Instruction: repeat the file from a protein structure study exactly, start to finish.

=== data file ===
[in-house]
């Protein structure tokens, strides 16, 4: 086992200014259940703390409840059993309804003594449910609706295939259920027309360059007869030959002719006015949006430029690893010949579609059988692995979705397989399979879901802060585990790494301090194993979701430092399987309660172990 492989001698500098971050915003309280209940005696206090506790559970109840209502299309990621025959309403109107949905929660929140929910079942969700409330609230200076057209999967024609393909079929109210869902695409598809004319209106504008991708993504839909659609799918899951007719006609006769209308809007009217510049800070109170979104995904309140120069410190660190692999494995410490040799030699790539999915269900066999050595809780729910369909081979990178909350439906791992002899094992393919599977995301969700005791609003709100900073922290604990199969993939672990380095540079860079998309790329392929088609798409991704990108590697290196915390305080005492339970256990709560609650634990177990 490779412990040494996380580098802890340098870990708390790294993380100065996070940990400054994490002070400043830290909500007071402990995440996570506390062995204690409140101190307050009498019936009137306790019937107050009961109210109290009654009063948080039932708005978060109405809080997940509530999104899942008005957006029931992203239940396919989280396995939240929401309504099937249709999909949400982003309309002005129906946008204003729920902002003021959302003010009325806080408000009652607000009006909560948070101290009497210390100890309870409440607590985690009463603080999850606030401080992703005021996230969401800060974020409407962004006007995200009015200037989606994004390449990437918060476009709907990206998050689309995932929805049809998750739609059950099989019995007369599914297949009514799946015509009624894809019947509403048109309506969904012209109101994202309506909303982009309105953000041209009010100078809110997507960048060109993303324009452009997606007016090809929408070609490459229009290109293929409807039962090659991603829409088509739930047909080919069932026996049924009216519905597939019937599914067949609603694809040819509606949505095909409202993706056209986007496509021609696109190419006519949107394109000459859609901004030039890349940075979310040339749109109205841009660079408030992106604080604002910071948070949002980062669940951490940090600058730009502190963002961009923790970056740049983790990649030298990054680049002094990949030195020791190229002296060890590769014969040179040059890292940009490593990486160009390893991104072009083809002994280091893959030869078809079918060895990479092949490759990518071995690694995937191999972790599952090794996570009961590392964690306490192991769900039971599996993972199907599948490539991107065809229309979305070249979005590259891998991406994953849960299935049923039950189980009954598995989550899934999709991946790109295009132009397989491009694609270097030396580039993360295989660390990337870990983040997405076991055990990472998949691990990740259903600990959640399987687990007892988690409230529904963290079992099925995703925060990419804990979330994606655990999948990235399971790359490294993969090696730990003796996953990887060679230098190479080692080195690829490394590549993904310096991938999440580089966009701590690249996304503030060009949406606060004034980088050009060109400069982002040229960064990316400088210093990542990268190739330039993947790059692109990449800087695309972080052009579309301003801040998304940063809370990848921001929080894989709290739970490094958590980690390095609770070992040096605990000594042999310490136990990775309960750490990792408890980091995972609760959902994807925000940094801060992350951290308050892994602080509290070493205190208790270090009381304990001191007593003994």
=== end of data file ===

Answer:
[in-house]
């Protein structure tokens, strides 16, 4: 086992200014259940703390409840059993309804003594449910609706295939259920027309360059007869030959002719006015949006430029690893010949579609059988692995979705397989399979879901802060585990790494301090194993979701430092399987309660172990 492989001698500098971050915003309280209940005696206090506790559970109840209502299309990621025959309403109107949905929660929140929910079942969700409330609230200076057209999967024609393909079929109210869902695409598809004319209106504008991708993504839909659609799918899951007719006609006769209308809007009217510049800070109170979104995904309140120069410190660190692999494995410490040799030699790539999915269900066999050595809780729910369909081979990178909350439906791992002899094992393919599977995301969700005791609003709100900073922290604990199969993939672990380095540079860079998309790329392929088609798409991704990108590697290196915390305080005492339970256990709560609650634990177990 490779412990040494996380580098802890340098870990708390790294993380100065996070940990400054994490002070400043830290909500007071402990995440996570506390062995204690409140101190307050009498019936009137306790019937107050009961109210109290009654009063948080039932708005978060109405809080997940509530999104899942008005957006029931992203239940396919989280396995939240929401309504099937249709999909949400982003309309002005129906946008204003729920902002003021959302003010009325806080408000009652607000009006909560948070101290009497210390100890309870409440607590985690009463603080999850606030401080992703005021996230969401800060974020409407962004006007995200009015200037989606994004390449990437918060476009709907990206998050689309995932929805049809998750739609059950099989019995007369599914297949009514799946015509009624894809019947509403048109309506969904012209109101994202309506909303982009309105953000041209009010100078809110997507960048060109993303324009452009997606007016090809929408070609490459229009290109293929409807039962090659991603829409088509739930047909080919069932026996049924009216519905597939019937599914067949609603694809040819509606949505095909409202993706056209986007496509021609696109190419006519949107394109000459859609901004030039890349940075979310040339749109109205841009660079408030992106604080604002910071948070949002980062669940951490940090600058730009502190963002961009923790970056740049983790990649030298990054680049002094990949030195020791190229002296060890590769014969040179040059890292940009490593990486160009390893991104072009083809002994280091893959030869078809079918060895990479092949490759990518071995690694995937191999972790599952090794996570009961590392964690306490192991769900039971599996993972199907599948490539991107065809229309979305070249979005590259891998991406994953849960299935049923039950189980009954598995989550899934999709991946790109295009132009397989491009694609270097030396580039993360295989660390990337870990983040997405076991055990990472998949691990990740259903600990959640399987687990007892988690409230529904963290079992099925995703925060990419804990979330994606655990999948990235399971790359490294993969090696730990003796996953990887060679230098190479080692080195690829490394590549993904310096991938999440580089966009701590690249996304503030060009949406606060004034980088050009060109400069982002040229960064990316400088210093990542990268190739330039993947790059692109990449800087695309972080052009579309301003801040998304940063809370990848921001929080894989709290739970490094958590980690390095609770070992040096605990000594042999310490136990990775309960750490990792408890980091995972609760959902994807925000940094801060992350951290308050892994602080509290070493205190208790270090009381304990001191007593003994």